1982 FAILED COUP

When Moi met Machiavelli

He learnt it is much safer to be feared than loved.

In Summary
  • He would still continue to attend church services every Sunday. But that was just for show.
  • For he had learnt that the kind of widespread popularity he had attained as a “nice guy” was fickle; and that there was a better way to cling to power.

Once again it is the season for reviewing one of Kenya’s national tragedies and analysing its lasting impacts on the country.

I refer of course to the failed coup attempt of August 1, 1982.

And no doubt it was a major turning point. In his earlier career as a political leader President Daniel arap Moi had been one of the “nice guys” of Kenyan politics. A classic “mission boy” in his youth, he had grown up to be a devout Christian who rarely missed a Sunday church service.

 

He was sworn in as president in 1978, in an era when African presidents were generally expected to remain in power for life.

But just a few years later, the coup attempt occurred.

And this is where we could say, Moi had an encounter with Machiavelli. It was not quite as dramatic as what we are told happened with Saul on the road to Damascus, but its effects were just as profound.

Why do I bring in Machiavelli?

Because Kenyans are not so different from other people around the world. And back in those days, military coups were not that uncommon in Africa.

Kenyans first learned of the military takeover early morning on August 1, through a statement broadcast on the only radio and TV service in the country back then, the Kenya Broadcasting Corporation. We were told to remain indoors: and that we had nothing to fear from our patriotic soldiers who had liberated us from the dictatorial rule of Daniel Moi.

How do you think most of the leading political figures of the day reacted to this news?

And although those of us who were alive at the time little realised it, after the coup attempt had been crushed by the loyalist soldiers, the Moi whom they restored to power was a very different man from the Moi of old.

Naturally, they were preparing to make their peace with our new leaders who in the early hours of the coup certainly seemed to have completely taken over the country. The more forward looking of them were no doubt hoping to be accommodated within the new power structure.

One MP even mailed a letter to “State House” (the names of the coup makers not having been revealed at the time) congratulating the new leaders and offering his undiluted support.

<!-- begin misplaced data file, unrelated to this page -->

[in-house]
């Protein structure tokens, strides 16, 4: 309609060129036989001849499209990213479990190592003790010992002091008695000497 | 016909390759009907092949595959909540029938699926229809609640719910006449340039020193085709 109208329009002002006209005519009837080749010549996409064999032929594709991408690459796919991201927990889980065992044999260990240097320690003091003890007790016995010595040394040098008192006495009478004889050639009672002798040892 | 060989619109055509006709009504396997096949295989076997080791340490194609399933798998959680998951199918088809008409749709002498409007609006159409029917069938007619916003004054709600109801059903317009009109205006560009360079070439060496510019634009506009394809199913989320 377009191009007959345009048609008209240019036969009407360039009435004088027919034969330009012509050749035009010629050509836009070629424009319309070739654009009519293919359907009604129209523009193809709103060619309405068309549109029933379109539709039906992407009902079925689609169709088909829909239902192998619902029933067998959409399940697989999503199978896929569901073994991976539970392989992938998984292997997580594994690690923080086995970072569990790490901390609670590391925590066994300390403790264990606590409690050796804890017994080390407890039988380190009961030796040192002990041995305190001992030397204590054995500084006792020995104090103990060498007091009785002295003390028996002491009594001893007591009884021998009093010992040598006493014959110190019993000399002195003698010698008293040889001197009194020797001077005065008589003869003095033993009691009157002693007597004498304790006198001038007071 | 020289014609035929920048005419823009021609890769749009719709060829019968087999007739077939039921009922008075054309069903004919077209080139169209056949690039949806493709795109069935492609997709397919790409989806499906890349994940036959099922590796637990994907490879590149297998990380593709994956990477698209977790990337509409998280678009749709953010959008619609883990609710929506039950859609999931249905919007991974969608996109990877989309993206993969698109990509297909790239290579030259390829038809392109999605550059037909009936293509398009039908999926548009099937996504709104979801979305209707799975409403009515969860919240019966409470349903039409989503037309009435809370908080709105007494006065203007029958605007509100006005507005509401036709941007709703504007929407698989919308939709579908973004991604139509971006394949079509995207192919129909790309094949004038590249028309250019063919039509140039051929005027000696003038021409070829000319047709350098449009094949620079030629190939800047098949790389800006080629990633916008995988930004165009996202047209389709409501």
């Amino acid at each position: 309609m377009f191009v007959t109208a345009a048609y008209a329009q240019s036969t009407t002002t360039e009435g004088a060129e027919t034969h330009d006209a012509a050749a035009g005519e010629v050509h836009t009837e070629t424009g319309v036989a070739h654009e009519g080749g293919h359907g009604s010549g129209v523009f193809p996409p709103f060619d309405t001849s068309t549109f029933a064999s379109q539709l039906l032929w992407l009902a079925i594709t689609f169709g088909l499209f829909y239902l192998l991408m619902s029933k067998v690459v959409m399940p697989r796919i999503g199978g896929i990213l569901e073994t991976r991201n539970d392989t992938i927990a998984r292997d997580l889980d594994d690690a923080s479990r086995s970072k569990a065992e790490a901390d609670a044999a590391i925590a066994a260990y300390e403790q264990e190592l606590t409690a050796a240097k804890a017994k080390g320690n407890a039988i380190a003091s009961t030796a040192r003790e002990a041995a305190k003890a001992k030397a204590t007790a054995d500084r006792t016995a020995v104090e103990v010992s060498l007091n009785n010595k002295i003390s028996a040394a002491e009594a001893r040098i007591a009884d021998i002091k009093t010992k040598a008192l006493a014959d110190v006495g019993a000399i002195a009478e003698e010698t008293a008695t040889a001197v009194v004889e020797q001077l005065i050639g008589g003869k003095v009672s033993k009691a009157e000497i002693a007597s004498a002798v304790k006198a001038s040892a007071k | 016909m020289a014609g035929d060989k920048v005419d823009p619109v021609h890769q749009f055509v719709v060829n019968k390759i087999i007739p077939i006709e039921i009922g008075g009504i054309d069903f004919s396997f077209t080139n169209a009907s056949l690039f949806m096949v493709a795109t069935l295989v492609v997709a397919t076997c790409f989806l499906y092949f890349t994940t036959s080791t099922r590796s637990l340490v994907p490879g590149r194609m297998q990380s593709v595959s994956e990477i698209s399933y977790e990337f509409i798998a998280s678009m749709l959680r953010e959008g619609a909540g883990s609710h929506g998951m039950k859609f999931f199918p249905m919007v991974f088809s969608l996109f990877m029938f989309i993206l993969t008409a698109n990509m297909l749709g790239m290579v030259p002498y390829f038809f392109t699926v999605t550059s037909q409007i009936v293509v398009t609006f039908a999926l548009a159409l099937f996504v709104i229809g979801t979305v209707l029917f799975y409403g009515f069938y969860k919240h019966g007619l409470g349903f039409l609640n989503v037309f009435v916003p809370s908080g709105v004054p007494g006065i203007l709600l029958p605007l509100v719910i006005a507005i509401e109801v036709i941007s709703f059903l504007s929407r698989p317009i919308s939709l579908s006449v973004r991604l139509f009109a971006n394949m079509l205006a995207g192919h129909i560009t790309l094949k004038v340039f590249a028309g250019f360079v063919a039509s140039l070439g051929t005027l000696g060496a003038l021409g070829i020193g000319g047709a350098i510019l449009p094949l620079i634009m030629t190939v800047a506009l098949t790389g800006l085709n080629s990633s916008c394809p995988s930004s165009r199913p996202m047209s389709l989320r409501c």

This was to later seem an incredibly stupid thing to do after the senior ranks of the military turned the tables on the amateurish would-be coup makers.

But the fact is while other elected leaders did not write letters of congratulations to “State House” their sentiments cannot have been much different.

For as Machiavelli explained in The Prince, “...this is to be asserted in general of men, that they are ungrateful, fickle, false, cowardly, covetous, and as long as you succeed they are yours entirely; they will offer you their blood, property, life and children…when the need is far distant; but when it approaches they turn against you…”

Broadly speaking, with the exception of a few longstanding personal friends and the hardcore of his personal security, Moi found himself alone at a time when he most needed support.

What ultimately saved him was the professionalism of the senior men in the Kenyan armed forces: and an awareness within these senior ranks that the path traced by an African military coup initiated by the lower cadres, would at some point necessarily involve a massacre of their seniors.

And although those of us who were alive at the time little realised it, after the coup attempt had been crushed by the loyalist soldiers, the Moi whom they restored to power was a very different man from the Moi of old.

He would still continue to attend church services every Sunday. But that was just for show.

For he had learnt that the kind of widespread popularity he had attained as a “nice guy” was fickle; and that there was a better way to cling to power.

As Machiavelli wrote, “…a question arises: whether it be better to be loved than feared or feared than loved? It may be answered that one should wish to be both, but, because it is difficult to unite them in one person, it is much safer to be feared than loved, when, of the two, either must be dispensed with…”

After 1982, Kenyans may or may not have loved Moi. But they certainly learnt to fear him.